School of Education


Doctor of Philosophy in Education (PhD)


Matthew Ozolnieks

Primary Subject Area

Education, General


Attrition, Social Learning Theory, Fraternity, Sorority, African American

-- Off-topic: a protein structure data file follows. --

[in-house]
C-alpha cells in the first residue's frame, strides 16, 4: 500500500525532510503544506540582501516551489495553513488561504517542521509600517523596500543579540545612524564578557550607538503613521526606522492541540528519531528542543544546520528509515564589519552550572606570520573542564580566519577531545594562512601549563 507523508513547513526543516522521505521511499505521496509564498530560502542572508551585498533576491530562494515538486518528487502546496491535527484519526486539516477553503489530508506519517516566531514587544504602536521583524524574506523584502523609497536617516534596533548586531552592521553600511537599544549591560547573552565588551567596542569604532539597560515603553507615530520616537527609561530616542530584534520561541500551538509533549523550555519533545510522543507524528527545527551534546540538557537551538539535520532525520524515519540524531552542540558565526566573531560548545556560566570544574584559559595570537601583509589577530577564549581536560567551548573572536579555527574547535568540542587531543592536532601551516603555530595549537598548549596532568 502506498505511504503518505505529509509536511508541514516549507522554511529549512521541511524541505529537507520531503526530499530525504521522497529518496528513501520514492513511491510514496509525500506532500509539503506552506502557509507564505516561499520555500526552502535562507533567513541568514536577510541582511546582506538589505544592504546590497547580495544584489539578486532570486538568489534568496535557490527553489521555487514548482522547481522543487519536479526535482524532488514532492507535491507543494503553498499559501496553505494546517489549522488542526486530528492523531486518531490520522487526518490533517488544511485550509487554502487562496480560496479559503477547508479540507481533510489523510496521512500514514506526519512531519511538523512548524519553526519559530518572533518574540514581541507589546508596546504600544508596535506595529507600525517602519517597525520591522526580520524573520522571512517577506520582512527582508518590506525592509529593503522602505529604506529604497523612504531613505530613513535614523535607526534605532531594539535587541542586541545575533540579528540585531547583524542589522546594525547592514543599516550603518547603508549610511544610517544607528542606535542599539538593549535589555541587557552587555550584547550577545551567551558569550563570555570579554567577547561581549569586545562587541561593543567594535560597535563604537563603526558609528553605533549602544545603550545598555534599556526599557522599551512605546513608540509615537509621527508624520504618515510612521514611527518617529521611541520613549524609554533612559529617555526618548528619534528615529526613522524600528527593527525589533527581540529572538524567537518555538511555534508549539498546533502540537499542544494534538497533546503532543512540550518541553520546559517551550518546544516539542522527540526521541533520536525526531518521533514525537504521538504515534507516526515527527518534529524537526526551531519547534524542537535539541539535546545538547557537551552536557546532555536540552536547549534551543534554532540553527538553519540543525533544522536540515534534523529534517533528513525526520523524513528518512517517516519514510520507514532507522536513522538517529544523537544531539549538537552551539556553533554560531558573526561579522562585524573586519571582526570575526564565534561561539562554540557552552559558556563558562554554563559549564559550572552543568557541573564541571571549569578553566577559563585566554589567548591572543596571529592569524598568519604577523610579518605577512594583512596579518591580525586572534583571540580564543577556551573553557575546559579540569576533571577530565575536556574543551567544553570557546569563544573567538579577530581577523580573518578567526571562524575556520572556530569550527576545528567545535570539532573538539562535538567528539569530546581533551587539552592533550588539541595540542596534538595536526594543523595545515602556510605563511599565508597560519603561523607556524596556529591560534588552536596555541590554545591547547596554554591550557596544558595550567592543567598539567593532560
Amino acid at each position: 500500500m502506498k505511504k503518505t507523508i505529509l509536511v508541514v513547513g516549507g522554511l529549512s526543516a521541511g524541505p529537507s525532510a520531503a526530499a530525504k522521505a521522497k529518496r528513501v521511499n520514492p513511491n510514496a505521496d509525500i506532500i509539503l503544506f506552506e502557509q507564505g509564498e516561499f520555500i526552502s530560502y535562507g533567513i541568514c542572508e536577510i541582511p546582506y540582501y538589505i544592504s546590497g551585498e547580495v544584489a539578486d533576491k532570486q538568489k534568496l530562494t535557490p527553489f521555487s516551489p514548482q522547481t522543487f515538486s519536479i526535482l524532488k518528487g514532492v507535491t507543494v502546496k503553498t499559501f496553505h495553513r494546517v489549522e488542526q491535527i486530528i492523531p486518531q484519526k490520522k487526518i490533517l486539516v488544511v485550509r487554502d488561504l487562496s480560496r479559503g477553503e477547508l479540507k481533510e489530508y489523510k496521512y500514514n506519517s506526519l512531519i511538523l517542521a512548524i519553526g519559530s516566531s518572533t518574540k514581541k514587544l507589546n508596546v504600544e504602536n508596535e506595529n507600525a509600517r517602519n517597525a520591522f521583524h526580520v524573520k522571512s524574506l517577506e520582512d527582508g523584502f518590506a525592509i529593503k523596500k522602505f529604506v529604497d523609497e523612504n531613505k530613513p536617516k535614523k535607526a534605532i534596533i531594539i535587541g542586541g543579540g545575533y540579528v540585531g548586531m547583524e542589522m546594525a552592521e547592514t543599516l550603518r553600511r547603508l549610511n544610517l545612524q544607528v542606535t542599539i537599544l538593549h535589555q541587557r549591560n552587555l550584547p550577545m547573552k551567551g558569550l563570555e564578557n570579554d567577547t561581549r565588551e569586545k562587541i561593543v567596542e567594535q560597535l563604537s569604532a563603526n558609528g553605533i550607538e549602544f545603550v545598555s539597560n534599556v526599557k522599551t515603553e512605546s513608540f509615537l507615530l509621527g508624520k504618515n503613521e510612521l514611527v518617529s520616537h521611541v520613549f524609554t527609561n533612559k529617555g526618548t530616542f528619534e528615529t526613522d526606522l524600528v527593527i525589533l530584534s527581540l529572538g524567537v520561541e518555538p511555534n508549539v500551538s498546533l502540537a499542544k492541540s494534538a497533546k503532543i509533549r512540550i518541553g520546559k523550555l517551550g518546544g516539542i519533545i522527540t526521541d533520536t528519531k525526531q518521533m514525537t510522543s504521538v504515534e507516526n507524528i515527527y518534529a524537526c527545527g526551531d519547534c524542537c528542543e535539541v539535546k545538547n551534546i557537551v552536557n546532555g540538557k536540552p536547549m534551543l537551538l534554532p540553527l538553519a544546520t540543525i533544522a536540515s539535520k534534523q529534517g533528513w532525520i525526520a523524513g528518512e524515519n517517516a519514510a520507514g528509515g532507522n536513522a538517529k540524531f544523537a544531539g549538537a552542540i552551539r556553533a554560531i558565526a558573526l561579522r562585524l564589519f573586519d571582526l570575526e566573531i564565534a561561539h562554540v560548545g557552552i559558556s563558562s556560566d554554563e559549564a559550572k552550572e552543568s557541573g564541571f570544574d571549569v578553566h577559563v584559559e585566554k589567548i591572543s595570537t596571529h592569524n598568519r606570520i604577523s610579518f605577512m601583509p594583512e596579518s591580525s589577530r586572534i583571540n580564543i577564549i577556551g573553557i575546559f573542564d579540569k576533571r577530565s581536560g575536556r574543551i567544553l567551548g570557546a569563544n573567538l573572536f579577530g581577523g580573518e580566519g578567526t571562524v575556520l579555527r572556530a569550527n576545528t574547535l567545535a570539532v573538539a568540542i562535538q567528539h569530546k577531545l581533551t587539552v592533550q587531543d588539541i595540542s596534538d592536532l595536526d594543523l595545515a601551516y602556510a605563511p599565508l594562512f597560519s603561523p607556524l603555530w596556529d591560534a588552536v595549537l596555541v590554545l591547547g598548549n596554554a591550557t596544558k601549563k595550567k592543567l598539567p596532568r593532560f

The purpose of this qualitative hermeneutic phenomenological study was to understand if the experiences of African American members of African American fraternities and sororities at a Predominately White Institution (PWI) impacted their collegiate experience and persistence to graduate. The researcher used Albert Bandura’s social learning theory to guide this study. Methods for African American students' persistence include leadership and modeling. The researcher chose a central question considering the perceived impact of membership in African American fraternities and sororities on its collegiate experience and persistence at a PWI. The participants of this study were a purposive type of sampling. The participants were 12 African American Alumni of the same PWI. They were student members of African American fraternities and sororities. The collection methods were an initial survey, interviews, and document analysis. The documents used for document analysis were archived yearbooks and fraternity and sorority websites. The modified Van Kaam data analysis method was used. The six themes identified from the collected data include: (a) identified hometown mentors, (b) hometown leadership examples, (c) exposure to fraternity/sorority life prior to enrollment, (d) accountability (e) elevated goals for personal achievement, and (f) personal community responsibility.

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